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ADDRESS OF HIS HOLINESS BENEDICT XVI
TO THE MEMBERS OF THE
"CENTESIMUS ANNUS - PRO PONTIFICE" FOUNDATION

Clementine Hall
Saturday, 13 June 2009

 

Venerable Brothers in the Episcopate and in the Priesthood,
Distinguished and Dear Friends,

Thank you for your visit which fits into the context of your annual meeting. I greet you all with affection and am grateful to you for all that you do, with proven generosity, at the service of the Church. I greet and thank your President, Count Lorenzo Rossi di Montelera, who has expressed your sentiments with fine sensitivity, giving an overview of the Foundation's work. I also thank those who, in various languages, have wished to express your common devotion. Our meeting today acquires special meaning and value in the light of the situation that humanity as a whole is experiencing at this time.

Indeed, the financial and economic crisis which has hit the industrialized, the emerging and the developing countries, shows clearly that certain economic and financial paradigms which prevailed in recent years must be rethought. Therefore, at the international congress which took place yesterday your Foundation did well to address the topic of the search for, and identification of, the values and rules which the economic world should abide by in order to evolve a new model of development that is more attentive to the requirements of solidarity and more respectful of human dignity.

I am pleased to learn that you examined in particular the interdependence between institutions, society and the market, in accordance with my venerable Predecessor John Paul II's Encyclical, Centesimus annus. The Encyclical states that the market economy, understood as: "an economic system which recognizes the fundamental and positive role of business, the market, private property and the resulting responsibility for the means of production, as well as free human creativity in the economic sector" (n. 42), may be recognized as a path to economic and civil progress only if it is oriented to the common good (cf. n. 43). However, this vision must also be accompanied by another reflection which says that freedom in the economic sector must be circumscribed "by a strong juridical framework which places it at the service of human freedom in its totality", a responsible freedom, "the core of which is ethical and religious" (n. 42). The above-mentioned Encyclical appropriately states: "just as the person fully realizes himself in the free gift of self, so too ownership morally justifies itself in the creation, at the proper time and in the proper way, of opportunities for work and human growth for all" (n. 43).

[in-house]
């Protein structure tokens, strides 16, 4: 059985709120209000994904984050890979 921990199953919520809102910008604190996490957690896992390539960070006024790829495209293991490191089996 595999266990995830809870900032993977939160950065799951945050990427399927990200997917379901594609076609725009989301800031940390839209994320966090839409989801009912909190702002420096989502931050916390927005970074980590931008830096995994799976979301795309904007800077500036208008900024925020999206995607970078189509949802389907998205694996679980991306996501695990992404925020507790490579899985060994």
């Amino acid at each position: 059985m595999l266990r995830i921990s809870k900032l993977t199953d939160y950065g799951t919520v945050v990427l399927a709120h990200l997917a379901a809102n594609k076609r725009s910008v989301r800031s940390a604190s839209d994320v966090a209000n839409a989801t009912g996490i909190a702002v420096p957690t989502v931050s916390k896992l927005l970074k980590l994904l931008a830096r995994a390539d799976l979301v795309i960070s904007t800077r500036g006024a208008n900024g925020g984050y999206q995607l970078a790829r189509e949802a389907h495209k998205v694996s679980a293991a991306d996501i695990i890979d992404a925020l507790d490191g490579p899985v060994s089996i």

I hope that by drawing inspiration from the eternal principles of the Gospel it will be possible, with the research inherent in your work, to elaborate a vision of the modern economy that is respectful of the needs and rights of the weak. My Encyclical dedicated to the vast topic of the economy and work is, as you know, due to be published shortly. It will highlight what for Christians are the objectives to pursue and the values to promote and to defend tirelessly, if we are to achieve a truly free and supportive human coexistence. I likewise note with pleasure all that you do for the Pontifical Institute for Arab and Islamic Studies (PISAI), to whose goals you and I attribute great value for an increasingly fruitful interreligious dialogue.

Dear friends, thank you once again for coming! I assure each one of you of my remembrance in prayer, while I warmly bless you all.

 

© Copyright 2009 - Libreria Editrice Vaticana

 



© Copyright - Libreria Editrice Vaticana